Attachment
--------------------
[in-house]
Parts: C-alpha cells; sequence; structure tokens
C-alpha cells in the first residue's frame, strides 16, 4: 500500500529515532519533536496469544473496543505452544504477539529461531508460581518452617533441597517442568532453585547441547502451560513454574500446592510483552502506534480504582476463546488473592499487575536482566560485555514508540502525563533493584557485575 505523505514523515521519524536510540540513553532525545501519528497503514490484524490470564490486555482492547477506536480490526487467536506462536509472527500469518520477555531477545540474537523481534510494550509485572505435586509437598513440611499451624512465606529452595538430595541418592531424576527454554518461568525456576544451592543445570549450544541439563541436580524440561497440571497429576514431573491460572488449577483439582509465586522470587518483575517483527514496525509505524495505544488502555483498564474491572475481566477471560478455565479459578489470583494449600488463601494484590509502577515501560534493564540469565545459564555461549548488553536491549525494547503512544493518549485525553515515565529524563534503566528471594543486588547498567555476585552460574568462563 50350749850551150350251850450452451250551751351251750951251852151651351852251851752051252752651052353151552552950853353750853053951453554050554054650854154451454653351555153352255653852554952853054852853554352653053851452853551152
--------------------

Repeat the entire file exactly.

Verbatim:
[in-house]
Parts: C-alpha cells; sequence; structure tokens
C-alpha cells in the first residue's frame, strides 16, 4: 500500500529515532519533536496469544473496543505452544504477539529461531508460581518452617533441597517442568532453585547441547502451560513454574500446592510483552502506534480504582476463546488473592499487575536482566560485555514508540502525563533493584557485575 505523505514523515521519524536510540540513553532525545501519528497503514490484524490470564490486555482492547477506536480490526487467536506462536509472527500469518520477555531477545540474537523481534510494550509485572505435586509437598513440611499451624512465606529452595538430595541418592531424576527454554518461568525456576544451592543445570549450544541439563541436580524440561497440571497429576514431573491460572488449577483439582509465586522470587518483575517483527514496525509505524495505544488502555483498564474491572475481566477471560478455565479459578489470583494449600488463601494484590509502577515501560534493564540469565545459564555461549548488553536491549525494547503512544493518549485525553515515565529524563534503566528471594543486588547498567555476585552460574568462563 50350749850551150350251850450452451250551751351251750951251852151651351852251851752051252752651052353151552552950853353750853053951453554050554054650854154451454653351555153352255653852554952853054852853554352653053851452853551152